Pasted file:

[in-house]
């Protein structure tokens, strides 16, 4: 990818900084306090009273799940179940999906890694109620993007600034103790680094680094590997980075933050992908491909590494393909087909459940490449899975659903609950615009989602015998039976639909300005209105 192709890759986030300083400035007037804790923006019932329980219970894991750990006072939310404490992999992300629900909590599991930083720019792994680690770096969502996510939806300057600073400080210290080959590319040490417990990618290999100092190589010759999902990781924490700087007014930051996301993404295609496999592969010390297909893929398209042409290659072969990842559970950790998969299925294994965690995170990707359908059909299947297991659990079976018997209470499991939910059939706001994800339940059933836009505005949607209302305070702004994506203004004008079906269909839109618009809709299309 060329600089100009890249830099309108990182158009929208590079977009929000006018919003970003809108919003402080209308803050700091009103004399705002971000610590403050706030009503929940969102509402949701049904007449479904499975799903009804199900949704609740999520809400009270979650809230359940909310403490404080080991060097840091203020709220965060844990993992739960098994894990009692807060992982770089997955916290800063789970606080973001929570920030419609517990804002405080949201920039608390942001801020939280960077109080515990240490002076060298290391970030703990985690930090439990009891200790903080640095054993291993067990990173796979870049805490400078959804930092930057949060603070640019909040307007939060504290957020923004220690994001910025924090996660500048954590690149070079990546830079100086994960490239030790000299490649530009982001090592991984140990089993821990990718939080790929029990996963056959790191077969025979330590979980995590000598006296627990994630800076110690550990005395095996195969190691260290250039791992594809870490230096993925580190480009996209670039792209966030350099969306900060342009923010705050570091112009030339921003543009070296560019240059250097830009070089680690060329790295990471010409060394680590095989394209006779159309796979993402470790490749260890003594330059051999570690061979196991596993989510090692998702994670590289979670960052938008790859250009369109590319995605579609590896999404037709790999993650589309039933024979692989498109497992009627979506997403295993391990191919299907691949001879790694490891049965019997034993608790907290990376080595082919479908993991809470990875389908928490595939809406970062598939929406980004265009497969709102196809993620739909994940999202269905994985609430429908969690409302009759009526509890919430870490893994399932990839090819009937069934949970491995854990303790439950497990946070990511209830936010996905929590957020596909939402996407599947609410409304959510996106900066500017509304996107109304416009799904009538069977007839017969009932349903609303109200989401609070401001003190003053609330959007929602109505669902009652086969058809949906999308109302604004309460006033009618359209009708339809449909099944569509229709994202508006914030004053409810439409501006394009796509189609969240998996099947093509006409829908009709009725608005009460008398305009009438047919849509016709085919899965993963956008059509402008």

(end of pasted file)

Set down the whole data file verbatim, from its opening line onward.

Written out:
[in-house]
């Protein structure tokens, strides 16, 4: 990818900084306090009273799940179940999906890694109620993007600034103790680094680094590997980075933050992908491909590494393909087909459940490449899975659903609950615009989602015998039976639909300005209105 192709890759986030300083400035007037804790923006019932329980219970894991750990006072939310404490992999992300629900909590599991930083720019792994680690770096969502996510939806300057600073400080210290080959590319040490417990990618290999100092190589010759999902990781924490700087007014930051996301993404295609496999592969010390297909893929398209042409290659072969990842559970950790998969299925294994965690995170990707359908059909299947297991659990079976018997209470499991939910059939706001994800339940059933836009505005949607209302305070702004994506203004004008079906269909839109618009809709299309 060329600089100009890249830099309108990182158009929208590079977009929000006018919003970003809108919003402080209308803050700091009103004399705002971000610590403050706030009503929940969102509402949701049904007449479904499975799903009804199900949704609740999520809400009270979650809230359940909310403490404080080991060097840091203020709220965060844990993992739960098994894990009692807060992982770089997955916290800063789970606080973001929570920030419609517990804002405080949201920039608390942001801020939280960077109080515990240490002076060298290391970030703990985690930090439990009891200790903080640095054993291993067990990173796979870049805490400078959804930092930057949060603070640019909040307007939060504290957020923004220690994001910025924090996660500048954590690149070079990546830079100086994960490239030790000299490649530009982001090592991984140990089993821990990718939080790929029990996963056959790191077969025979330590979980995590000598006296627990994630800076110690550990005395095996195969190691260290250039791992594809870490230096993925580190480009996209670039792209966030350099969306900060342009923010705050570091112009030339921003543009070296560019240059250097830009070089680690060329790295990471010409060394680590095989394209006779159309796979993402470790490749260890003594330059051999570690061979196991596993989510090692998702994670590289979670960052938008790859250009369109590319995605579609590896999404037709790999993650589309039933024979692989498109497992009627979506997403295993391990191919299907691949001879790694490891049965019997034993608790907290990376080595082919479908993991809470990875389908928490595939809406970062598939929406980004265009497969709102196809993620739909994940999202269905994985609430429908969690409302009759009526509890919430870490893994399932990839090819009937069934949970491995854990303790439950497990946070990511209830936010996905929590957020596909939402996407599947609410409304959510996106900066500017509304996107109304416009799904009538069977007839017969009932349903609303109200989401609070401001003190003053609330959007929602109505669902009652086969058809949906999308109302604004309460006033009618359209009708339809449909099944569509229709994202508006914030004053409810439409501006394009796509189609969240998996099947093509006409829908009709009725608005009460008398305009009438047919849509016709085919899965993963956008059509402008």